How Teams Will Cope With Injuries to Super Stars

The new season is young, but injuries have already
sidelined some major star players.

Stars like Pittsburgh’s Evgeni Malkin, Canucks’
goalie Roberto Luongon and Thrashers’ sniper Ilya Kovalchuk were all injured
this week and should miss significant time as a result of their injuries.  Here’s a look at how these teams will try to
cope with the absence of some of their best players: 

Evgeni Malkin, Pittsburgh Penguins.  Malkin suffered a shoulder strain and will be
out of action for 2-3 weeks.  The injury
will end his string of 254 consecutive games played.  Malkin should miss between seven and 10 games
if he returns on schedule. 

The defending Stanley Cup champions have the depth to
overcome the short term absence of Malkin. 
Sidney Crosby should remain the number one center and Jordan Staal is
more than capable of taking on extra ice time and responsibility as the number
two pivot. 

The absence of Malkin will probably be felt most on
the power play, especially since defenseman Sergei Gonchar, the quarterback of
the Penguin power play is already out of the lineup.

Two seasons ago, Crosby missed more than a month due
to injury and Malkin stepped up his play and kept his team’s offense
humming.  Now it’s time for Crosby to do
likewise. 

The Pens are off to a 10-2-0 start.  Losing Malkin may slow them down a bit, but
if any team is able to overcome the loss of a star player, it is the defending
Stanley Cup champions.

Roberto Luongo, Vancouver Canucks:  

Luongo suffered a hairline fracture on one of his
ribs.  Early reports say he may miss as few
as two games, but the Vancouver would be wise not to rush him back too soon.

The Canucks are built around the goaltending of
Luongo who has started all 12 games for Vancouver prior to suffering the
injury.  Luongo has a reputation as a
slow starter and this year, he has a rather ordinary 2.79 goals against average
and .902 save percentage.  Both Luongo
and the Canucks were 6-6-0 at the time of the injury.

Andrew Raycroft will take over between the pipes in
Luongo’s absence.  Raycroft has plenty of
experience and has been a starter for the Bruins, Maple Leafs and Avalanche
with mixed results throughout his NHL career. 
He earned a 2-1 shootout win over the Kings in his first start of the
season on Thursday night.   

This is an injury Luongo is familiar with.  It doesn’t heal too quickly, but a goalie can
play with it if he can manage the pain.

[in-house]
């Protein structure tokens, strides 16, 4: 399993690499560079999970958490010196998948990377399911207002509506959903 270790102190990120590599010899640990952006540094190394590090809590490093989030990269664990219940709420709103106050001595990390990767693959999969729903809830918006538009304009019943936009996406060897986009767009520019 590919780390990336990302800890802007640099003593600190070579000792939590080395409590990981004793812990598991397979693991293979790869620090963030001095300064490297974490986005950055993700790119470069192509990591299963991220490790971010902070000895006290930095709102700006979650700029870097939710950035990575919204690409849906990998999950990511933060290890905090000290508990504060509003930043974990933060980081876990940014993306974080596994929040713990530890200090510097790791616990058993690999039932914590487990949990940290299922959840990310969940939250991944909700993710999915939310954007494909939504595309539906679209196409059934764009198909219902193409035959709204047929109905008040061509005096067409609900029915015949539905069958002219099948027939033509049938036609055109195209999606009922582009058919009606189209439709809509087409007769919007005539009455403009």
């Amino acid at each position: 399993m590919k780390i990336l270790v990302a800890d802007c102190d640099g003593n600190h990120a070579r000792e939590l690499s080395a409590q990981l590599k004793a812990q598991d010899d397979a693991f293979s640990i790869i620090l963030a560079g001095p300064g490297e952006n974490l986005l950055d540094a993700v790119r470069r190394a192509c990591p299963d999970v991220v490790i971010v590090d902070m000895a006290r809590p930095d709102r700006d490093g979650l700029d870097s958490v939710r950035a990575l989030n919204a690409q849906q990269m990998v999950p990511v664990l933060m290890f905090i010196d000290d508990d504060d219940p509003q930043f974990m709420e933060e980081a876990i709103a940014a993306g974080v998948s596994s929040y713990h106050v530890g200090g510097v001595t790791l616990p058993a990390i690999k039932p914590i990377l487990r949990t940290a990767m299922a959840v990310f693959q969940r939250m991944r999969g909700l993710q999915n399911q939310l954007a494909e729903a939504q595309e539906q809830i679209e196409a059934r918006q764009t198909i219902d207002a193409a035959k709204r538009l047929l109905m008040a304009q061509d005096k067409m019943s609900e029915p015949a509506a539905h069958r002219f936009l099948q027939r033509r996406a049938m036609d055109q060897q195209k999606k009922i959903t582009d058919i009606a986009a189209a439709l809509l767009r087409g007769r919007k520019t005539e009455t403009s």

“I dealt with this a couple of years ago,” Luongo told reporters when his
injury was announced. “It’s almost the same injury and I know more or less what
the timeline is and how you feel on a day-to-day basis.  There is no definite timeline because it’s
really about the amount of pain that you’ve got there. I’m definitely not
playing the next two games, so we’ll see after that.”

There is no sense is rushing Luongo back.  If Vancouver hopes to contend this season,
they will need their superstar goalie to carry the bulk of the load.  It would be better to have him miss a few
extra games in October and early November than to have him struggle down the
stretch or into the playoffs.  Raycroft
is capable of getting the job done in the short term.  In the long run, the Canucks would not be the
same team without Luongo guarding their net.

Ilya Kovalchuk, Atlanta Thrashers:

The loss of Ilya Kovalchuk will be the most
difficult of the three for any team to overcome.  The Russian sniper will miss between three
and five weeks with a broken bone in his foot. 

Atlanta was off to a surprisingly fast start and was
Kovalchuk leading the way with nine goals in eight games.  Only two other Thrashers have scored more
than two goals on the season: Rich Peverley with five and rookie Evander Kane
with three.

There are a few players on the Thrashers roster who will
be given a chance to take more offensive responsibility, but none of the them
strike fear in opposing players like Kovalchuk does.  Nik Antropov, Slava Kozlov and Maxim
Afinogenov are veterans with offensive ability but a history of inconsistent
performances while the 18-year-old Kane has high end talent but lacks NHL
experience and functional strength at this point in his development. 

The worst part for Atlanta is that Kovalchuk is
scheduled to be an unrestricted free agent at the end of the season.  The franchise was hoping to demonstrate
tangible progress in the standings to help convince Kovalchuk to re-sign with
the Thrashers. 

The injury may reduce Kovalchuk’s trade value if he
does not sufficiently recover from the injury. 
More importantly, if the Thrashers stumble without their best player on
the ice for a month or more, will Kovalchuk and his agent take that into consideration
when deciding whether or not his future is best spent in Atlanta or elsewhere?

Injuries are part of the game and all teams have to deal
with them over the course of an 82-game season. The loss of each of these players
will hurt their respective teams, but the Thrashers and Kovalchuk have the
biggest obstacles to overcome right now.

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